Two graduate programs at the School of Communication and Journalism and Alda Center for Communicating Science were featured in a report by the Association of Public and Land-grant Universities for their work in powerfully applying academic research to address societal needs.
The report, “Modernizing Scholarship for the Public Good: An Action Framework for Public Research Universities,” includes concrete actions that public research universities can take in eight areas to support publicly engaged, equity-oriented, compelling scholars and scholarship.
“Making science accessible and explaining its profound beneficial impacts on society is critical to develop trust in the process of scientific inquiry, help the public understand the value of scientific research, and inspire the next generations to engage in the pursuit of knowledge,” said Miguel Garcia-Diaz, interim vice president for research at Stony Brook. “The Alan Alda Center and the Stony Brook School of Communication and Journalism provide an invaluable service to the scientific community by helping to train scientists who are engaging and able to effectively communicate with each other and with the public.”
“I am delighted to have these programs recognized by our peer institutions as a case study for one way top research universities can bring their work into the world in service of societal need,” said Laura Lindenfeld, dean of the School of Communication and Journalism and executive director of the Alda Center. “At the SoCJ and Alda Center, we know that effective communication can help to build a fairer, more just, more rational world, and these programs are part of our work in service of that vision.”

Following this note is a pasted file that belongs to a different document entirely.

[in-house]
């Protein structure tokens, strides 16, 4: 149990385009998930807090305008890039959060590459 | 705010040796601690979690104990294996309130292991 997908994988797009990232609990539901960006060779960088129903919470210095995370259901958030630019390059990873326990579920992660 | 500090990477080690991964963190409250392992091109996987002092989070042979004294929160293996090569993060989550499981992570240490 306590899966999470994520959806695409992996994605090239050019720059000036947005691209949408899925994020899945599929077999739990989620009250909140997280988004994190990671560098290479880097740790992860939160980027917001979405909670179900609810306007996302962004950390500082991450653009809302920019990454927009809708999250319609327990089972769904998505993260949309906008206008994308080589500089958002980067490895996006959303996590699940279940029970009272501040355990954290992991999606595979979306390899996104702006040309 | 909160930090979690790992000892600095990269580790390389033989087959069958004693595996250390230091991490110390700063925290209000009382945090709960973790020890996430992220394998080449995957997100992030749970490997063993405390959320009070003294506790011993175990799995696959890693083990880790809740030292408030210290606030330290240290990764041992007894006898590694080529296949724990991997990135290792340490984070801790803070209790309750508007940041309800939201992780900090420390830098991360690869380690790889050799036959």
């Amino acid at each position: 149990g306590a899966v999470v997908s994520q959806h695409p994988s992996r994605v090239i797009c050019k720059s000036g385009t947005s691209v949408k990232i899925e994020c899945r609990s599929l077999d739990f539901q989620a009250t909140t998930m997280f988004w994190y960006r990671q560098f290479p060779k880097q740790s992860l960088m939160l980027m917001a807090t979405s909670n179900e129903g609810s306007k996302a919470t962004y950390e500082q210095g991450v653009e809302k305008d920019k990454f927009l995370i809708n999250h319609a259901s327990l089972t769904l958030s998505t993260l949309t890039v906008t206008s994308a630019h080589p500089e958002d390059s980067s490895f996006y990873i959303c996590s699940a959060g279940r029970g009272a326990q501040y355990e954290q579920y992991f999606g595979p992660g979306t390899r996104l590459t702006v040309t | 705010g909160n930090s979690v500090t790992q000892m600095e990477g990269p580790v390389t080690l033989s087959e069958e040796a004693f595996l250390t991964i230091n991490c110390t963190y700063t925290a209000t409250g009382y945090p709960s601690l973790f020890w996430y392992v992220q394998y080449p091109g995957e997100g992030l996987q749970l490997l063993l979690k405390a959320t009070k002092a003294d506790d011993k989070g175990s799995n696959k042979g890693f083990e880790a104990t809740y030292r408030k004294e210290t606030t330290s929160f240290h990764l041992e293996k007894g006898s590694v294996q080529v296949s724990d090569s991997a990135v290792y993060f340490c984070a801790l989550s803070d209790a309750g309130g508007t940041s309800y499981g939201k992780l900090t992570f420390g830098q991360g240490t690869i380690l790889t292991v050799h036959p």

The APLU report features Stony Brook’s two science communication graduate programs: the master of science in science communication, available online to students from around the world, and the advanced graduate certificate in science communication, an exclusive opportunity for Stony Brook graduate students already enrolled in STEM programs to enhance their studies with science communication skills.
Both programs are designed to equip students with practical, hands-on experience with communication skills and modalities that transfer across careers and disciplines. Graduates of both programs are equipped to share complex information in ways that resonate with diverse audiences and build bridges between science and society.
“These programs are designed to help researchers, and those with backgrounds in STEM, the health sciences, and social sciences share their work and the work of others with the audiences that need it most,” said Brenda Hoffman, associate dean for academic affairs and graduate program director at the School of Communication and Journalism. “So many problems facing society need scientific answers, and our graduates will be able to translate that complexity into meaningful, actionable information.”
The report calls for eight major areas for strategic action by institutions to advance modern public research and scholarship:
- Develop committed institutional leaders. Driving institutional change requires strong leadership. Creating professional development opportunities for the next generation of university leaders – especially leaders with backgrounds and identities that are underrepresented in the academy – requires developing supports, programming, and opportunities for future leaders and emerging scholars.